In the opening pages, Mr Enfield tells Mr Utterson of a recent experience of his: at three o’clock of a “black winter morning”, he had seen a hideous-looking small man, who answered to the name of Mr Hyde, quite deliberately trample upon a little girl he had accidentally bumped into and knocked over. The story rather raises the question of what the little girl was doing out at that time of the night. Of course, she might have been one of the many homeless out on the streets, but the question is something Mr Enfield does not dwell upon. Neither does he tell us what he himself was doing out at that time of the night: “I was coming home from some place at the end of the world,” he says rather airily to Mr Utterson, who does not ask him to expand. The fog and the murk of the city are straight out of Dickens, and they seem more than merely physical; and the various questions implicitly posed but left unanswered, and, for that matter, unenquired into, may not be entirely unrelated to the “impatient gaiety of disposition” that Dr Jekyll refers to – those “irregularities” that lead to “an almost morbid sense of shame”.

Mr Utterson decides to seek out Mr Hyde, who, he is convinced, is blackmailing Dr Jekyll. Once again, he does not care to enquire into what precisely he thinks Jekyll is being blackmailed for: as he says himself, he lets his “brother go to the devil in his own way”. Private vices – “irregularities” – are best left private.

Sir Danvers Carew, a pillar of the establishment, is beaten to death on the streets late at night. The scene is witnessed by a maidservant, but she witnesses it not from her employer’s house, but from her own. And a maidservant’s house is unlikely to have been in the more desirable localities of the city. So what was Sir Danvers Carew doing wandering the streets late at night in such localities? Once again, the question is not addressed.

All these tantalisingly unaddressed questions leave behind a sense of incompleteness, of matters not divulged because, perhaps, they are best left as they are: one’s brothers may go to the devil, each their own way. A world is created in which surfaces hide much that is best not looked into. And it is in the context of this world, a world in which that which lies under the surface is best left alone, that Stevenson looks at the strange case of Dr Jekyll and Mr Hyde. Here, we look under the surface, and we see what is released once the flimsy restraints we place upon ourselves are removed. And the vision we see of a moral chaos dwelling beneath the veneer of civilised refinement seems to me as vivid and as terrifying as in anything I think I’ve come across.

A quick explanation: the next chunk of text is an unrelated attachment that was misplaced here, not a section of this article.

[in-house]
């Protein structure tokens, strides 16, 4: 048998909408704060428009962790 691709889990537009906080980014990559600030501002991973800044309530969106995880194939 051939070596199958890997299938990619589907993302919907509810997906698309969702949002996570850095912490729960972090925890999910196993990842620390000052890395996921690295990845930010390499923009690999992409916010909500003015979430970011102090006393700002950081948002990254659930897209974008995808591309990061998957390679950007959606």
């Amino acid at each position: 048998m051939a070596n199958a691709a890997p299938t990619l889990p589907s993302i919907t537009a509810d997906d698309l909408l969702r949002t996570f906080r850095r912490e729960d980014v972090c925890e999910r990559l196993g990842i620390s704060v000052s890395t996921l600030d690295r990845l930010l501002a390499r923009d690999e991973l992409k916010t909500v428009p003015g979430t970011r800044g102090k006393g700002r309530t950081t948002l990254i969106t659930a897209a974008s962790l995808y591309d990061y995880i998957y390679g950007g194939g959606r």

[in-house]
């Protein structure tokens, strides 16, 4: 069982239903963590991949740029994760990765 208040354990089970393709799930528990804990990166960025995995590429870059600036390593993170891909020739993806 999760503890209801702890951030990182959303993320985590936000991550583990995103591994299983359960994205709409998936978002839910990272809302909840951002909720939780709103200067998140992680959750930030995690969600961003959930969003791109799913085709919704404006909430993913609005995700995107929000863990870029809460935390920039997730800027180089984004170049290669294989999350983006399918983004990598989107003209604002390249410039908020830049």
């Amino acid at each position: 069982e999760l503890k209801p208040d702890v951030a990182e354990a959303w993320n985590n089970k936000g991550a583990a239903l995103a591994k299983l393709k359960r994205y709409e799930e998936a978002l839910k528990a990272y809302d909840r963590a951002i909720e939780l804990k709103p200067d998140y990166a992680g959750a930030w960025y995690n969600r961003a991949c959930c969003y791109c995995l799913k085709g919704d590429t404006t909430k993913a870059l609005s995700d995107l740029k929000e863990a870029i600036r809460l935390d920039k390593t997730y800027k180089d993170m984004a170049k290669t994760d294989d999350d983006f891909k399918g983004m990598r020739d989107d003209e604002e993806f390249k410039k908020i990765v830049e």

I do not wonder that Nabokov rated this novella so highly. To me, it ranks with James’ The Turn of the Screw and Conrad’s Heart of Darkness – novellas written only a few years after Dr Jekyll and Mr Hyde – as the most unsettling depictions of the moral chaos that lies immediately under the surface of our human lives.

“For love of unforgotten times”: “A Child’s Garden of Verses” by Robert Louis Stevenson

I think I must have been seven or eight, no more – a child who had been acquainted with the English language for not more than three years – when I first encountered Stevenson’s  A Child’s Garden of Verses. Our teacher at our primary school in Kirkcaldy used each week to write a poem in chalk on the blackboard, and we used to copy them into our jotters; and our homework would be to memorise that poem. And if modern sensibilities think of that as quaintly old-fashioned, or even as an imposition, then so much the worse for modern sensibilities. Memories are vague, of course, but from what I remember, I did enjoy those poems, and I cannot remember any complaints from any of the other children. And those poems have stuck in my mind ever since, for the general betterment, I think, of that mind. I look through the poems in this collection now, and there are so many I remember memorising at home and reciting in class … That one about the speeding train, for instance:

Faster than fairies, faster than witches,
Bridges and houses, hedges and ditches…